Another good American example lies in the familiar chestnut, the story of the travelling Yankee's reply to a European who wished to know if he had just crossed the Alps:
"Wal, now you call my attention to the fact, I guess I did pass risin' ground."
Mark Twain affords some admirable examples, as in the following "answer to an inquiry," published in the Galaxy:
"YOUNG AUTHOR."-Yes, Agassiz does recommend authors to eat fish, because the phosphorus in it makes brains. So far you are correct. But I cannot help you to a decision about the amount you need to eat,—at least, not with certainty. If the specimen composition you send is about your fair usual average, I should judge that perhaps a couple of whales would be all you would want for the present. Not the largest kind, but simply good, middling-sized whales.
So does Bill Nye :
When I was young and used to roam around over the country, gathering watermelons in the light of the moon, I used to think I could milk anybody's cow, but I do not think so now. I do not milk a cow now unless the sign is right, and it hasn't been right for a good many years. The last cow I tried to milk was a common cow, born in obscurity; kind of a selfmade cow. I remember her brow was low, but she wore her tail high, and she was haughty, oh, so haughty.
I made a commonplace remark to her, one that is used in the very best of society, one that need not have given offence anywhere. I said "So," and she "soed." Then I told her to "hist," and she histed. But I thought she overdid it. She put too much expression in it.
Just then I heard something crash through the window of the barn and fall with a dull, sickening thud on the outside. The neighbors came to see what it was that caused the noise. They found that I had done it in getting through the window.
I asked the neighbors if the barn was still standing. They said it was. Then I asked if the cow was injured much. They said she seemed to be quite robust. Then I requested them to go in and calm the cow a little, and see if they could get my plug hat off her horns.
I am buying all my milk now of a milkman. I select a gentle milkman who will not kick, and feel as though I could trust him. Then, if he feels as though he could trust me, it is all right.
Though this noble figure is far less regarded in English than in American literature, it cannot be said to be entirely unknown there. W. S. Gilbert is very fond of it, as in his Bab Ballads :"
I've studied human nature, and I know a thing or two;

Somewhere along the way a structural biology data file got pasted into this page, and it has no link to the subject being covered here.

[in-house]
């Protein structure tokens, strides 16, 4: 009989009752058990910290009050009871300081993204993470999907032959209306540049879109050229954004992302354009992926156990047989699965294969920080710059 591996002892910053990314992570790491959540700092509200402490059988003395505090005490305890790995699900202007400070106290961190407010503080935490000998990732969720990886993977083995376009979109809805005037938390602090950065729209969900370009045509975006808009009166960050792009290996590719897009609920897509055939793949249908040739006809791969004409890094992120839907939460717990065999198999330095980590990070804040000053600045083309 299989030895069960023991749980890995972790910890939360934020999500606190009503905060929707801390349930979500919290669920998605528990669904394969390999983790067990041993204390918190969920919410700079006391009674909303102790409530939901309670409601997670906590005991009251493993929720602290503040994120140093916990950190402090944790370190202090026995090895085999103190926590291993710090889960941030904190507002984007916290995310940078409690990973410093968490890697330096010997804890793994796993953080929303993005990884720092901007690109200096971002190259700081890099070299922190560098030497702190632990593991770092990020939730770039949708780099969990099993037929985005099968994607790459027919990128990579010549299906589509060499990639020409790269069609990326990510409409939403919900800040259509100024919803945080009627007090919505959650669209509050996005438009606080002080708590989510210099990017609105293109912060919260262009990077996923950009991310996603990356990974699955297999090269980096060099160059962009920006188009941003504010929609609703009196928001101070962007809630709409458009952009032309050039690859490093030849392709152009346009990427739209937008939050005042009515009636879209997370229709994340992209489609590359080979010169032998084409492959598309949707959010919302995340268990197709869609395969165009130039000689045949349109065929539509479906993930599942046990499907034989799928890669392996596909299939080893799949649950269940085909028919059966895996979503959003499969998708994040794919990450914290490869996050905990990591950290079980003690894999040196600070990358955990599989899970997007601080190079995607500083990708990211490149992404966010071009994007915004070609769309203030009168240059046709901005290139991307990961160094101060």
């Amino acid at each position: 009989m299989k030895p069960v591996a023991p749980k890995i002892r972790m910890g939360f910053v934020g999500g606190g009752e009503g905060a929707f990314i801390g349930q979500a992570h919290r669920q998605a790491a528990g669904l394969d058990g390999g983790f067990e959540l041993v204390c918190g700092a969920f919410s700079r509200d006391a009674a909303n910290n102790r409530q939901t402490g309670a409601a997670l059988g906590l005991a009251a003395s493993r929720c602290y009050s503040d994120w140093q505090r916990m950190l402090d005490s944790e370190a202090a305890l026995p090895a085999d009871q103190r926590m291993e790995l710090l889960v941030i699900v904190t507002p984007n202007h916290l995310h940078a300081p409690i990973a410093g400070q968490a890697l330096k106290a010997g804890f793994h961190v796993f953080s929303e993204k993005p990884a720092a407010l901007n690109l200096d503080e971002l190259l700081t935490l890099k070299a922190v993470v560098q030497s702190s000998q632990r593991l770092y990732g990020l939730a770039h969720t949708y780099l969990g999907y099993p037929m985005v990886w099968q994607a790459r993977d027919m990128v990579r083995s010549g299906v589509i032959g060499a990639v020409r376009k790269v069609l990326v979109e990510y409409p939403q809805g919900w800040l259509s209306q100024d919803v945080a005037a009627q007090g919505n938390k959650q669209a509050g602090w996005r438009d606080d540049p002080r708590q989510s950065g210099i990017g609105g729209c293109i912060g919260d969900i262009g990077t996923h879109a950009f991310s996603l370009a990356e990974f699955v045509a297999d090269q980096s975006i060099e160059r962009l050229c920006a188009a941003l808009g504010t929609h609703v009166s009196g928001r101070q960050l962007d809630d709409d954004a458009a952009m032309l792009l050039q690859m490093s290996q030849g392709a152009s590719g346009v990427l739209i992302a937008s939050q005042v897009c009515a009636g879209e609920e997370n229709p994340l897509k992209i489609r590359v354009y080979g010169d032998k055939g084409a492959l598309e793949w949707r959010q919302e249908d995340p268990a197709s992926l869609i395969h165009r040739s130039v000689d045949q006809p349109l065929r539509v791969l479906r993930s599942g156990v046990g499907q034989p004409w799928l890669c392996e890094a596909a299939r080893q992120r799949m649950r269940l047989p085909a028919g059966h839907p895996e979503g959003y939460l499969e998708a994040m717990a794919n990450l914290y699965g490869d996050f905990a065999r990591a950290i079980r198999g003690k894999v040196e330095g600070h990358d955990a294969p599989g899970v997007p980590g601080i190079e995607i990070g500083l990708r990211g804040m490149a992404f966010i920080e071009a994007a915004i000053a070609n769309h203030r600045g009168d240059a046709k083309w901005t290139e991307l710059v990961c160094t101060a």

In this gay trifling with a gruesome subject Gilbert may have taken the cue from De Quincey's famous essay on "Murder as a Fine Art." Here is a sample paragraph:
If once a man indulges himself in murder, very soon he comes to think little of robbing; and from robbing he comes next to drinking and Sabbath-breaking, and from that to incivility and procrastination. Once begin upon this downward path, you never know where you are to stop. Many a man has dated his ruin from some murder or other that perhaps he thought little of at the time.
Meiosis, divested of its humorous possibilities, is a favorite figure with the serious Englishman, whose one great aim as he goes through life is to mask his emotions, to avoid gush and mere conventional enthusiasm. "Not bad," "Not half bad," "Not a bad sort,"-these are all Anglican compliments of the meiosistic order. "I don't mind if I do," says the thirsty cabby whom you charitably ask to take a drink, and you know he is delighted. Praise a yokel's cattle, and he assents, saying, "They are a niceish lot." If a British bookmaker has had a "pretty tidy day," you may be sure that all the favorites
have been beaten.
What is called "breaking the news" frequently takes the form of meiosis. Sheridan, the sorely dunned, tells the story of how his faithful old servant gave him information of the visit a bailiff had paid him in his absence. Sheriffs' officers were known far and wide in London in those days by their scarlet waistcoats, the color being a sort of signal of distress, as in an auctioneer's flag. When the graceless but gifted Sheridan got home the old woman broke it gently to him in this fashion: "Please, sir, there was a gentleman called while you were away, as was rather in a red waistcoat than otherwise, sir." The thrifty Scot, who deals economically with words and emotions, as with more material things, is fond of meiosis of a ponderous sort.
Mrs. Siddons once described to Campbell the scene of her probation on the Edinburgh boards. The grave attention of the Scotchmen and their canny reservation of praise till they were sure it was deserved, she said, had well-nigh worn out her patience. She had been used to speak to animated clay, but she now felt as if she had been speaking to stone. Successive flashes of her eloquence, that had always been sure to electrify the South, fell in vain on those Northern flints. At last, she said, she had worked up her powers to the utmost emphatic possible utterance of one passage, having previously vowed in her heart that if this did not touch the Scotch she would never again cross the Tweed. When it was finished she paused, and looked at the audience. The deep silence was broken only by a single voice exclaiming, "That's no bad."